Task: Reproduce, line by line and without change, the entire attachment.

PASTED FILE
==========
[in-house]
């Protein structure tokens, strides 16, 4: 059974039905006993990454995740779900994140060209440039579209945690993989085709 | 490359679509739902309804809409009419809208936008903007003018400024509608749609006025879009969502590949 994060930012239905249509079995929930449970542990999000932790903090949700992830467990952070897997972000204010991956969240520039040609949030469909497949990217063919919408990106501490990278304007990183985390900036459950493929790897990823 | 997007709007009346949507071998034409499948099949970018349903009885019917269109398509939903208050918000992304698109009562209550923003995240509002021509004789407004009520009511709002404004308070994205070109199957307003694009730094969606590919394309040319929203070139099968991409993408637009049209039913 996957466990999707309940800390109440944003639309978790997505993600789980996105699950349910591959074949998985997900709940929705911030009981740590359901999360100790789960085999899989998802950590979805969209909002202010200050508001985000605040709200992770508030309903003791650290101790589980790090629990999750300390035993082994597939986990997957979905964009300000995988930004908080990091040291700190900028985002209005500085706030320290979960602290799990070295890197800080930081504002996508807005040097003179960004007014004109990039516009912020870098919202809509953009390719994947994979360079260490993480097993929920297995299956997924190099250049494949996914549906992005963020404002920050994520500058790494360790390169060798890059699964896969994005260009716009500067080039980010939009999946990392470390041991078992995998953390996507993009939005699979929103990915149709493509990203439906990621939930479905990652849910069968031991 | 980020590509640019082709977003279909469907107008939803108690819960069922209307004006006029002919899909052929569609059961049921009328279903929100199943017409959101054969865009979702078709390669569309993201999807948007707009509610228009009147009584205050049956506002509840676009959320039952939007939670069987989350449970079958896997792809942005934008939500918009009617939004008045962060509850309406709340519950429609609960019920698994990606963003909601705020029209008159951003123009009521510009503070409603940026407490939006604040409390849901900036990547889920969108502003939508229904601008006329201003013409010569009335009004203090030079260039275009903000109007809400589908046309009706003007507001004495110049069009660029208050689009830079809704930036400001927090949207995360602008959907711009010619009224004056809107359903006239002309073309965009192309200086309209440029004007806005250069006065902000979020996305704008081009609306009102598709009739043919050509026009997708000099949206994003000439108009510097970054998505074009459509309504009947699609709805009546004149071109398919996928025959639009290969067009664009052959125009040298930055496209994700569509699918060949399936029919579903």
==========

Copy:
[in-house]
């Protein structure tokens, strides 16, 4: 059974039905006993990454995740779900994140060209440039579209945690993989085709 | 490359679509739902309804809409009419809208936008903007003018400024509608749609006025879009969502590949 994060930012239905249509079995929930449970542990999000932790903090949700992830467990952070897997972000204010991956969240520039040609949030469909497949990217063919919408990106501490990278304007990183985390900036459950493929790897990823 | 997007709007009346949507071998034409499948099949970018349903009885019917269109398509939903208050918000992304698109009562209550923003995240509002021509004789407004009520009511709002404004308070994205070109199957307003694009730094969606590919394309040319929203070139099968991409993408637009049209039913 996957466990999707309940800390109440944003639309978790997505993600789980996105699950349910591959074949998985997900709940929705911030009981740590359901999360100790789960085999899989998802950590979805969209909002202010200050508001985000605040709200992770508030309903003791650290101790589980790090629990999750300390035993082994597939986990997957979905964009300000995988930004908080990091040291700190900028985002209005500085706030320290979960602290799990070295890197800080930081504002996508807005040097003179960004007014004109990039516009912020870098919202809509953009390719994947994979360079260490993480097993929920297995299956997924190099250049494949996914549906992005963020404002920050994520500058790494360790390169060798890059699964896969994005260009716009500067080039980010939009999946990392470390041991078992995998953390996507993009939005699979929103990915149709493509990203439906990621939930479905990652849910069968031991 | 980020590509640019082709977003279909469907107008939803108690819960069922209307004006006029002919899909052929569609059961049921009328279903929100199943017409959101054969865009979702078709390669569309993201999807948007707009509610228009009147009584205050049956506002509840676009959320039952939007939670069987989350449970079958896997792809942005934008939500918009009617939004008045962060509850309406709340519950429609609960019920698994990606963003909601705020029209008159951003123009009521510009503070409603940026407490939006604040409390849901900036990547889920969108502003939508229904601008006329201003013409010569009335009004203090030079260039275009903000109007809400589908046309009706003007507001004495110049069009660029208050689009830079809704930036400001927090949207995360602008959907711009010619009224004056809107359903006239002309073309965009192309200086309209440029004007806005250069006065902000979020996305704008081009609306009102598709009739043919050509026009997708000099949206994003000439108009510097970054998505074009459509309504009947699609709805009546004149071109398919996928025959639009290969067009664009052959125009040298930055496209994700569509699918060949399936029919579903």